|Deadly Deep Sea Diving -
Pathology of Decompression Sickness ('Caisson disease')
"As every scuba diver knows, panic is your
worst enemy: when it hits, your mind starts
to thrash and you are likely to do something really stupid and self-
Diving with self-contained underwater breathing apparatus (scuba) has become a popular recreational sports activity throughout the world.
Although scuba diving is not a competitive sport requiring athletic health conditions, a certain medical fitness is recommended because of the physical peculiarities of the underwater environment.
Decompression sickness is a special form of air embolism caused by sudden change in atmospheric pressure seen in deep-sea divers.
'Caisson disease' is a chronic form of decompression disease due to persistent gas bubbles in the normally poorly vascularized portion of the skeleton (head of the femur, tibia and humerus) causing multiple foci of ischemic necrosis.
Air breathed at high pressure (during a deep-sea dive) causes increasing amount of gas (particularly nitrogen) to be dissolved in blood and tissues.
Subsequent rapid depressurization allows the dissolved gases to expand and bubble out of solution to form gas emboli.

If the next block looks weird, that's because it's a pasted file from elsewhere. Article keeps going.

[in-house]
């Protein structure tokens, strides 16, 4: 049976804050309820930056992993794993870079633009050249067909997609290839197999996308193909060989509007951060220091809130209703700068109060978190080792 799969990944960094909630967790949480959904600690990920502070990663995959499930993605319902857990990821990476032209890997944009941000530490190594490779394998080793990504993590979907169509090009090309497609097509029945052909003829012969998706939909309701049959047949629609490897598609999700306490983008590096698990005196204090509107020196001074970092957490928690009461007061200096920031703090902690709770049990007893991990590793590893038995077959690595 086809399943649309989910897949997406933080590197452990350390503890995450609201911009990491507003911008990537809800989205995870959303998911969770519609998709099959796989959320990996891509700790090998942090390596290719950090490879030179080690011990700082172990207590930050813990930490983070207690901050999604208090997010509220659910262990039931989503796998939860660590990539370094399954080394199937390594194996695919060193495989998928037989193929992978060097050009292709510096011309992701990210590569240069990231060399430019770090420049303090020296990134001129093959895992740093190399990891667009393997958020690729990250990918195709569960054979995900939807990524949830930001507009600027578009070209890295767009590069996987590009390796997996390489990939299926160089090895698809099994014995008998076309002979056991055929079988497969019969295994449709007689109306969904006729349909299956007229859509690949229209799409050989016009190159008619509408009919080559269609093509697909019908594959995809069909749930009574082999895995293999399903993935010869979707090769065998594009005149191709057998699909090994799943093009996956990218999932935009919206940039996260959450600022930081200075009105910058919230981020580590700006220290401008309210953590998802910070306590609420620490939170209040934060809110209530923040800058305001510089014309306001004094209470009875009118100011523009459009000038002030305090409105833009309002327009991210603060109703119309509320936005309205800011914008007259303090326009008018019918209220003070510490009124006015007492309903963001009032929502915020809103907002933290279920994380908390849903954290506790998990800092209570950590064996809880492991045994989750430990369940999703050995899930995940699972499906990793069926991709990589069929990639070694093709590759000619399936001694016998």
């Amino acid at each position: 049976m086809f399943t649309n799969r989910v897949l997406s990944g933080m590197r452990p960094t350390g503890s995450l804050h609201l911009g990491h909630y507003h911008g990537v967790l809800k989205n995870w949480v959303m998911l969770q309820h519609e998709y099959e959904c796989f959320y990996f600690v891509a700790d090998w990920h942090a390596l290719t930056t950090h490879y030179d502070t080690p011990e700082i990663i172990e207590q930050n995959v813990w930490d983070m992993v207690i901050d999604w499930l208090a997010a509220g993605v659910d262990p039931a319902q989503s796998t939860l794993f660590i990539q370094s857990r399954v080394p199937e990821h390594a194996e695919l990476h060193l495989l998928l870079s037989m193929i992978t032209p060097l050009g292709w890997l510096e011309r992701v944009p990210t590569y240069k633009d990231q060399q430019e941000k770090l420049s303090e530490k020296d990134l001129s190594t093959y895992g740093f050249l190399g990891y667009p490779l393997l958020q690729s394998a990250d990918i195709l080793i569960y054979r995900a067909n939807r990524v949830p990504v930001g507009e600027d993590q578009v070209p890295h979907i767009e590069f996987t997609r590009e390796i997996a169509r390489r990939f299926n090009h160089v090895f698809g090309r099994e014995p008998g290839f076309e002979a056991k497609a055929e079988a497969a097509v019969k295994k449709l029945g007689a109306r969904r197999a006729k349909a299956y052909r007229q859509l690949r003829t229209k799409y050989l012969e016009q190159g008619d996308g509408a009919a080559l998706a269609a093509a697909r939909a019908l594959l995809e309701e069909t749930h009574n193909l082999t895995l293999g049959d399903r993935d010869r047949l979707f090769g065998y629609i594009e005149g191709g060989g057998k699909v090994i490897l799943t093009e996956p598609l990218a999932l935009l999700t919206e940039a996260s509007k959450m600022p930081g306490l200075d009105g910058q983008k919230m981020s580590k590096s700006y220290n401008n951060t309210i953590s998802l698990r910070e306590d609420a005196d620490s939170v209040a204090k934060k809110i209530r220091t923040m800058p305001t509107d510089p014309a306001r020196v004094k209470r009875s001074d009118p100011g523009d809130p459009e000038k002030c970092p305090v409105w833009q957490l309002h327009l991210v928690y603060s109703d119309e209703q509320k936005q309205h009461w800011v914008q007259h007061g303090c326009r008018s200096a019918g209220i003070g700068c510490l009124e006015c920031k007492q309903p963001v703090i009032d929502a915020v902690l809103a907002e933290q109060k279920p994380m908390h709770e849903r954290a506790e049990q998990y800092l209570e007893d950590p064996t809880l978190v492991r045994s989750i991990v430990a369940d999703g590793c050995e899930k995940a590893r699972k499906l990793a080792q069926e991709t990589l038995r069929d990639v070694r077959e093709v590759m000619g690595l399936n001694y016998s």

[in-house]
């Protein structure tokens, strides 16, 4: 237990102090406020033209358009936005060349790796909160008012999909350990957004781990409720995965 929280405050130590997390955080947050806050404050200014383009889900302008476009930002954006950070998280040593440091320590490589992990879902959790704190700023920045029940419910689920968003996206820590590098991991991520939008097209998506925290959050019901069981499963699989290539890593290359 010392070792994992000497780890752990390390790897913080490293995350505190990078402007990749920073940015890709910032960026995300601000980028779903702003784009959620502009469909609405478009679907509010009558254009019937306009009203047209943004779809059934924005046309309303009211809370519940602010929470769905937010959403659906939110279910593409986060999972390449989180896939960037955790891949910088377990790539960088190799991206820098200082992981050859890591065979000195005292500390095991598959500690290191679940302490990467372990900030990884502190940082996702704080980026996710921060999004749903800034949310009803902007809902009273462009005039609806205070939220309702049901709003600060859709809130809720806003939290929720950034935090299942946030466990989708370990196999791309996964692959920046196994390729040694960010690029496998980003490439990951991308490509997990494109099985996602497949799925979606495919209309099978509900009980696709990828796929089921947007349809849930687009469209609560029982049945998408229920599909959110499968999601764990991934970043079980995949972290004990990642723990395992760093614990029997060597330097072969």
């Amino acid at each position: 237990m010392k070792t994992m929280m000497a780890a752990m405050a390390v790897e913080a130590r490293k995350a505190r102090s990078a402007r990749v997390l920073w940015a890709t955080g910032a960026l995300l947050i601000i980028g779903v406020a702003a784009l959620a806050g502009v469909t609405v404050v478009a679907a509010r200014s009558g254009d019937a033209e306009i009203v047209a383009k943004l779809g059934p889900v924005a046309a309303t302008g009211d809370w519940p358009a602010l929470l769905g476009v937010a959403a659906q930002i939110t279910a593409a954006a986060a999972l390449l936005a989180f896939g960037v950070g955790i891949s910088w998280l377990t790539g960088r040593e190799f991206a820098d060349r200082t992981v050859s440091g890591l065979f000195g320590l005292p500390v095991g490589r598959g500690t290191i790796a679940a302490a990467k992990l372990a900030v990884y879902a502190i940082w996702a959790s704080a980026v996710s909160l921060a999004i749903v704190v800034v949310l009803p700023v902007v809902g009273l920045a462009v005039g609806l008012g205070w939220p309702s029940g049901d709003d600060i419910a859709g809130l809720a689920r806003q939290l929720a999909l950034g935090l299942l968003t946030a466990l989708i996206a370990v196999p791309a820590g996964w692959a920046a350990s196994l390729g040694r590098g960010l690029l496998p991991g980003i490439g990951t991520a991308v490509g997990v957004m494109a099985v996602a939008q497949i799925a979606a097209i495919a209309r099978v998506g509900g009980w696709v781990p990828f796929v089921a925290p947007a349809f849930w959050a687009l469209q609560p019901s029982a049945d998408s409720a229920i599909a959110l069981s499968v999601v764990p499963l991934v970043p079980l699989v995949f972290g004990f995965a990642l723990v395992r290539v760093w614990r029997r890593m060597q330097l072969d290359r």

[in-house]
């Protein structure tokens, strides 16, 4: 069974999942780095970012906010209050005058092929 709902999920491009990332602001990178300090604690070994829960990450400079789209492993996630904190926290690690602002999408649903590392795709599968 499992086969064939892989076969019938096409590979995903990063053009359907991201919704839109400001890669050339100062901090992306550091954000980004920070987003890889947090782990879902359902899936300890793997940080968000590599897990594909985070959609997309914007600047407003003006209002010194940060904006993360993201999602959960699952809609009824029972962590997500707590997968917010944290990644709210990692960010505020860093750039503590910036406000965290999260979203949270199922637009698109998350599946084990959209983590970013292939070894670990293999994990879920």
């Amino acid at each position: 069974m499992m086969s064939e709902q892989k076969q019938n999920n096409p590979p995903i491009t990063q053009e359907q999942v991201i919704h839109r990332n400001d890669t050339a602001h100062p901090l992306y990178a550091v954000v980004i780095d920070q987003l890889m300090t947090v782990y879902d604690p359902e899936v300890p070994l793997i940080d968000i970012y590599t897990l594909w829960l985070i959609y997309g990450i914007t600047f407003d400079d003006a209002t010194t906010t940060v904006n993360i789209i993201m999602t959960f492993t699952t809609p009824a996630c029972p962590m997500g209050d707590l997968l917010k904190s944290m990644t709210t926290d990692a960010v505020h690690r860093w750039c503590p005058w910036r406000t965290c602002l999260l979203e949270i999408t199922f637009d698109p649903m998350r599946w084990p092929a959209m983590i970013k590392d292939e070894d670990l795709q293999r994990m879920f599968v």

Nitrogen embolization occurs in decompression sickness ( 'caisson disease') .
This condition is often seen in the persons whose occupation causes them to work at very high pressures and who may then return too quickly to normal atmospheric pressure
(Example: Commercial or professional deep sea divers and tunnellers ).
The symptoms may be relieved by placing the patient in a compression chamber and forcing the gases back into solution.
Once this has been done, slow and careful decompression should avoid a recurrence.
A prerequisite for those who enjoy scuba diving is mental and physical fitness. The person should be examined for fitness before first taking up the sport, and should be rechecked every one to three years.
For the deep sea diver not only lung function and electrocardiogram (ECG) should be normal, the psychological profile of the diver also plays an important role under water.
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